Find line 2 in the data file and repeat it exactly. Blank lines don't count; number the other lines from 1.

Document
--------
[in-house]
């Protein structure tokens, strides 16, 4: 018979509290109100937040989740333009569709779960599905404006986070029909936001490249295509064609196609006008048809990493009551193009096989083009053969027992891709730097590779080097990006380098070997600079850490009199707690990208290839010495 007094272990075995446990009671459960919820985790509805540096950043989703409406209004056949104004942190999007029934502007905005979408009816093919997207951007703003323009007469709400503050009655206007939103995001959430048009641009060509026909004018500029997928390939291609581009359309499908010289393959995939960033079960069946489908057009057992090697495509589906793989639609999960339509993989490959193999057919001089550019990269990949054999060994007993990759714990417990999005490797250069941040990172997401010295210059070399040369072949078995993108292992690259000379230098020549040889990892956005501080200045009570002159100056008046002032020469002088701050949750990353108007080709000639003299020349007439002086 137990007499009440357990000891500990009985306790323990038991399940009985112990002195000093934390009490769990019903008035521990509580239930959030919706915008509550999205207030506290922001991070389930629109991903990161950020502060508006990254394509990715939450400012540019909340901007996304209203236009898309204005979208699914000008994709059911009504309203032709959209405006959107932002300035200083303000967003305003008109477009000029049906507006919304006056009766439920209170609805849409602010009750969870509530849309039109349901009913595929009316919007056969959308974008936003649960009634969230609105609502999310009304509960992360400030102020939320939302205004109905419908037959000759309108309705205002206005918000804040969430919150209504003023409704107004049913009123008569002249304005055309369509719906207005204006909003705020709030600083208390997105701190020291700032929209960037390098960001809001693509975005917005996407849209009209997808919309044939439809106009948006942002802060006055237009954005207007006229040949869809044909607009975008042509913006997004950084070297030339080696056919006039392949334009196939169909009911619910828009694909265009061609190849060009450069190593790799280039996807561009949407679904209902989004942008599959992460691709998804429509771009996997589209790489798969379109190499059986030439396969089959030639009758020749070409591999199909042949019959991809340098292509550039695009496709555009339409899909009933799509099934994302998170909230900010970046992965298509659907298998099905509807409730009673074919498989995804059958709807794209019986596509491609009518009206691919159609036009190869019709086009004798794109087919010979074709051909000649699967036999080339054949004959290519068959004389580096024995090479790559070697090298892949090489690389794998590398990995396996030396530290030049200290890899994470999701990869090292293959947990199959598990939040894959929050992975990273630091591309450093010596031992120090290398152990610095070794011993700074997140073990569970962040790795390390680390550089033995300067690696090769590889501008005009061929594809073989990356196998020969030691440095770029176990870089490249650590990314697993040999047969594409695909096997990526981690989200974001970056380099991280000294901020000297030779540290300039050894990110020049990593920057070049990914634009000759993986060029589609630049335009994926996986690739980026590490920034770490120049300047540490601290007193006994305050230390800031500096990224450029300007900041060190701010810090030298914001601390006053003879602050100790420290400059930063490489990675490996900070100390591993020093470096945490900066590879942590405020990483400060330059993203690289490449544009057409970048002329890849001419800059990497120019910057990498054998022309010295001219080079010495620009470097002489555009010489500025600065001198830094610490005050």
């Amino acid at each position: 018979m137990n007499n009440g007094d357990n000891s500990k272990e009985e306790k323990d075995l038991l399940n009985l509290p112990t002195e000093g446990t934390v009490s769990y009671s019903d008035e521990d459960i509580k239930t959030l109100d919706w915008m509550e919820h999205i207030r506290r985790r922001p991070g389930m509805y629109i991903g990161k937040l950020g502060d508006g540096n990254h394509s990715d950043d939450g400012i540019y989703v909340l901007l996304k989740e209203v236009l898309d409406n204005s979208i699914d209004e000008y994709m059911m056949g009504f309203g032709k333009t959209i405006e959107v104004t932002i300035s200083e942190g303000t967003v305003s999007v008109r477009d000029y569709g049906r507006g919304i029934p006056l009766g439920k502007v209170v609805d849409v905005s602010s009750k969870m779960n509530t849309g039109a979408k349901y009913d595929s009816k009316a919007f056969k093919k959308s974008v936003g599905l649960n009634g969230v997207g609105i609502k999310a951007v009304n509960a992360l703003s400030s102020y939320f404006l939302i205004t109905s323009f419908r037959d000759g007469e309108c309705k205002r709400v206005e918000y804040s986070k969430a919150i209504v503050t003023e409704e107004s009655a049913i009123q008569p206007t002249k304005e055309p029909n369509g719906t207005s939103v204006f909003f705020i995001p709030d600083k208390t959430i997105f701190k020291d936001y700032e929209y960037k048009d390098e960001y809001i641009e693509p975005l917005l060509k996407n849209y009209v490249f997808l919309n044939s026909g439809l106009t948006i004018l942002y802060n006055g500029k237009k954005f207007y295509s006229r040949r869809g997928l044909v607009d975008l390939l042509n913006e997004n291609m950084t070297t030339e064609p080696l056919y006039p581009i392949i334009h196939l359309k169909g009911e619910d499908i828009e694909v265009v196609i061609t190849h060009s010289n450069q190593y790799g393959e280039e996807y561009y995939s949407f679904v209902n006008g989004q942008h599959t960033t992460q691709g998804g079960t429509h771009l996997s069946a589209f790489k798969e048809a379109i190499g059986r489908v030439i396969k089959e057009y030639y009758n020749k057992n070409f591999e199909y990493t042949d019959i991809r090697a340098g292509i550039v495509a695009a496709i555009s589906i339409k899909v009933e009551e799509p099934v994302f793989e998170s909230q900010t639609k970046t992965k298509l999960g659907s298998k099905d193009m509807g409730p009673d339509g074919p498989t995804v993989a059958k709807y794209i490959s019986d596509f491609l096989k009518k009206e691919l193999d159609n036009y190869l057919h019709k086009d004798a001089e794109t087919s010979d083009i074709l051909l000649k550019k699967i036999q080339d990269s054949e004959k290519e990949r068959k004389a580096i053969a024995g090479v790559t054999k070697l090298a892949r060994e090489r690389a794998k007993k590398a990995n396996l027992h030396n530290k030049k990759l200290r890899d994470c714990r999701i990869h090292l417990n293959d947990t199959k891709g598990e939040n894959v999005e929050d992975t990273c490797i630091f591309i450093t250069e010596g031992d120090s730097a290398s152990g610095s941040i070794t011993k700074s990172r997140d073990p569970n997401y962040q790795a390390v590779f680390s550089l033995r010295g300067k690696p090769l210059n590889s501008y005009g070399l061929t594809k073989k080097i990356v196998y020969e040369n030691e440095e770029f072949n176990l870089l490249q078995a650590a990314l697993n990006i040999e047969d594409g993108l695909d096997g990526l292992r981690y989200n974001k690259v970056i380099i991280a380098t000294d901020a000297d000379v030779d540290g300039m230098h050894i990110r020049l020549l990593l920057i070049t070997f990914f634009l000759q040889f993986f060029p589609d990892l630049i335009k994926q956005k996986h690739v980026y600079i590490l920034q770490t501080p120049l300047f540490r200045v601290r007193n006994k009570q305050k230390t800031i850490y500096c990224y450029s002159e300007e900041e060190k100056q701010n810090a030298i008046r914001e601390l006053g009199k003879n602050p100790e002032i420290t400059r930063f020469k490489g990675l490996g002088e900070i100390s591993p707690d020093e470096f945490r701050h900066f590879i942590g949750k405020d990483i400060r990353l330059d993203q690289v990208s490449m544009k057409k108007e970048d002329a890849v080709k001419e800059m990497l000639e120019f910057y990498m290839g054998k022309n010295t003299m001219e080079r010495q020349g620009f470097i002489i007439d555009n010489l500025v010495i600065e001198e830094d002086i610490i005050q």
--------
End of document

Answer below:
């Protein structure tokens, strides 16, 4: 018979509290109100937040989740333009569709779960599905404006986070029909936001490249295509064609196609006008048809990493009551193009096989083009053969027992891709730097590779080097990006380098070997600079850490009199707690990208290839010495 007094272990075995446990009671459960919820985790509805540096950043989703409406209004056949104004942190999007029934502007905005979408009816093919997207951007703003323009007469709400503050009655206007939103995001959430048009641009060509026909004018500029997928390939291609581009359309499908010289393959995939960033079960069946489908057009057992090697495509589906793989639609999960339509993989490959193999057919001089550019990269990949054999060994007993990759714990417990999005490797250069941040990172997401010295210059070399040369072949078995993108292992690259000379230098020549040889990892956005501080200045009570002159100056008046002032020469002088701050949750990353108007080709000639003299020349007439002086 137990007499009440357990000891500990009985306790323990038991399940009985112990002195000093934390009490769990019903008035521990509580239930959030919706915008509550999205207030506290922001991070389930629109991903990161950020502060508006990254394509990715939450400012540019909340901007996304209203236009898309204005979208699914000008994709059911009504309203032709959209405006959107932002300035200083303000967003305003008109477009000029049906507006919304006056009766439920209170609805849409602010009750969870509530849309039109349901009913595929009316919007056969959308974008936003649960009634969230609105609502999310009304509960992360400030102020939320939302205004109905419908037959000759309108309705205002206005918000804040969430919150209504003023409704107004049913009123008569002249304005055309369509719906207005204006909003705020709030600083208390997105701190020291700032929209960037390098960001809001693509975005917005996407849209009209997808919309044939439809106009948006942002802060006055237009954005207007006229040949869809044909607009975008042509913006997004950084070297030339080696056919006039392949334009196939169909009911619910828009694909265009061609190849060009450069190593790799280039996807561009949407679904209902989004942008599959992460691709998804429509771009996997589209790489798969379109190499059986030439396969089959030639009758020749070409591999199909042949019959991809340098292509550039695009496709555009339409899909009933799509099934994302998170909230900010970046992965298509659907298998099905509807409730009673074919498989995804059958709807794209019986596509491609009518009206691919159609036009190869019709086009004798794109087919010979074709051909000649699967036999080339054949004959290519068959004389580096024995090479790559070697090298892949090489690389794998590398990995396996030396530290030049200290890899994470999701990869090292293959947990199959598990939040894959929050992975990273630091591309450093010596031992120090290398152990610095070794011993700074997140073990569970962040790795390390680390550089033995300067690696090769590889501008005009061929594809073989990356196998020969030691440095770029176990870089490249650590990314697993040999047969594409695909096997990526981690989200974001970056380099991280000294901020000297030779540290300039050894990110020049990593920057070049990914634009000759993986060029589609630049335009994926996986690739980026590490920034770490120049300047540490601290007193006994305050230390800031500096990224450029300007900041060190701010810090030298914001601390006053003879602050100790420290400059930063490489990675490996900070100390591993020093470096945490900066590879942590405020990483400060330059993203690289490449544009057409970048002329890849001419800059990497120019910057990498054998022309010295001219080079010495620009470097002489555009010489500025600065001198830094610490005050």